MassBioEd Honors Champions for Biotechnology Education at Fourth Annual Awards Reception

Nov 22, 2019

Reception to celebrate and recognize two individuals and one company for outstanding advocacy for and support of biotechnology educational programs in Massachusetts

November 22, 2019 (CAMBRIDGE, MA) — The Massachusetts Biotechnology Education Foundation (MassBioEd) hosted its fourth annual Champions for Biotechnology Education Awards Reception on November 20th at The UMass Club to celebrate and recognize the outstanding advocacy for and support of biotechnology educational programs in Massachusetts. 2019 honorees include Dr. John Maraganore, CEO of Alnylam, Dr. Laurie Jackson-Grusby, a biotechnology teacher at Brockton High School, and Thermo Fisher Scientific.

“We were honored to recognize this year’s outstanding Champions for Biotechnology Education at our annual Champions event, which sheds light on the impact that extraordinary dedication to STEM education and mentoring has on the life sciences community,” said Sunny Schwartz, Executive Director of the MassBioEd Foundation. “With demand for workers increasing and the number of students entering college stagnating, it is important for MassBioEd and our partners to focus on ways to increase the flow of new talent into the life sciences industry.”

MassBioEd Chairman Christopher Murphy, Vice President/General Manager, Viral Vector Services, Thermo Fisher Scientific, presented the Individual Award to Laurie Keating, Chief Legal Officer, Alnylam, who accepted on behalf of Dr. John Maragnore. Dr. John Maraganore has been an advocate of innovation and mentorship in the life sciences throughout his career. He serves as co-chair of the Henri A. Termeer Tribute committee, dedicated to commemorating and honoring the legacy of Henri Termeer, the former CEO of Genzyme. As a component of this legacy, the MassBioEd Henri A. Termeer Biotechnology and Life Science Educator Grant recognizes dedicated life science teachers from Massachusetts schools who mentor their students in answering and more importantly, asking rich questions in the spirit of scientific excellence. In addition to this work, as CEO of Alnylam, John and his company have championed numerous initiatives focused on mentorship and STEM including hosting a MassBioEd Career Exploration Day and being active participants in the Cambridge Science Festival.

Secretary of Housing and Economic Development Michael Kennealy presented the Organization Award to Daniel Shine, Senior Vice President, who accepted on behalf of Thermo Fisher Scientific. Thermo Fisher Scientific is committed to inspiring a new generation of innovators and believe that any opportunity to work with students is a chance to ignite that spark in the next great scientists, engineers, thinkers and leaders. Their educational programming and partnerships provide opportunities for their colleagues to engage with the communities in which they live and work and share their knowledge and experience. Through their signature STEM education programs, students can connect with their colleagues through hands-on and team-based activities that highlight their technologies, make connections to careers in STEM and demonstrate how Thermo Fisher Scientific impacts the world.

Belinda Termeer presented the Educator Award, accepted by Dr. Laurie Jackson-Grusby. Dr. Laurie Jackson-Grusby brings experimental expertise and outstanding mentoring skills from over 20 years of teaching experience and research in molecular biology and genetics to her work as a high school teacher. Laurie began teaching at Brockton High School in 2017, where she continues to guide students through engaging lessons and capstone project presentations, including the freshmen Synthetic Biology Expo and Senior Independent Lab Research in Antibiotic Discovery, which in 2020 will be at Tufts Medical School. Outside of the classroom, she co-leads the Brockton cohort of the Massachusetts Life Sciences Center Apprenticeship Challenge. The after-school 10-week training program prepares 24 primarily underrepresented students for work in academic or commercial life sciences laboratories as summer interns. She also participates in ongoing workshops and seminars, which models life-long learning for her students. Laurie has created a novel Health Care Innovation Pathway at Brockton to help students navigate to STEM careers that will feed into and diversify the Biotechnology ecosystem of the Commonwealth.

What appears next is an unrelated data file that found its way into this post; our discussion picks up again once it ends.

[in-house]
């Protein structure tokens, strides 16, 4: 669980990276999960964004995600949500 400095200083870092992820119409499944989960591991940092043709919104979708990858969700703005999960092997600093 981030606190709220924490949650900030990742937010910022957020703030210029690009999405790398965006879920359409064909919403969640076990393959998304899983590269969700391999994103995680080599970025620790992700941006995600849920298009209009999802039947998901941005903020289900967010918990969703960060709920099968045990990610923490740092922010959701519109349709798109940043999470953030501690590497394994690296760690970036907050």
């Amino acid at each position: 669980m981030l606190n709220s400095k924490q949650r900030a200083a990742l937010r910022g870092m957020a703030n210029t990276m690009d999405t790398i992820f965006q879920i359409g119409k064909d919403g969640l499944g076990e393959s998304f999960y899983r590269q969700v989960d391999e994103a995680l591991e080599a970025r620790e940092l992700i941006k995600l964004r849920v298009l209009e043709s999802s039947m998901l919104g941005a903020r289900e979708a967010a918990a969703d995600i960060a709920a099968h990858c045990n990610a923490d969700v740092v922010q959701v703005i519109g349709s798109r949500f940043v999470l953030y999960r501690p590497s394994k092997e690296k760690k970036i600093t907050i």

The event also raises funds for MassBioEd, which is focused on building the region’s life sciences workforce through high-quality education and workforce development programs. Sponsors for the reception included Alnylam Pharmaceuticals, Thermo Fisher Scientific, Biogen, Sanofi Genzyme, Vertex Pharmaceuticals, Patriot’s Place, Foley Hoag, Sunovion, Massachusetts Life Sciences Center, and Takeda Pharmaceuticals.

About the MassBioEd Foundation

Massachusetts Biotechnology Education Foundation, a non-profit 501(c)(3) organization, was founded in 2001 by the Massachusetts Biotechnology Council with the goal of growing and developing talent in the Massachusetts life sciences workforce. In this time, we have evolved into a key link connecting students, educators, and professionals to the exciting opportunities within the life sciences industry.

Through our programs and opportunities, we aim to cultivate a field of experts who are diverse, well educated, and inspired to solve the world’s most vexing challenges. We help educators, professionals, and companies navigate the life science industry by keeping a pulse on workforce trends and providing insights into its growth and evolution. Our programs and events also shed light on professional opportunities, creating avenues for individuals to find their way into the life sciences pipeline so they can lead prosperous careers in the industry.

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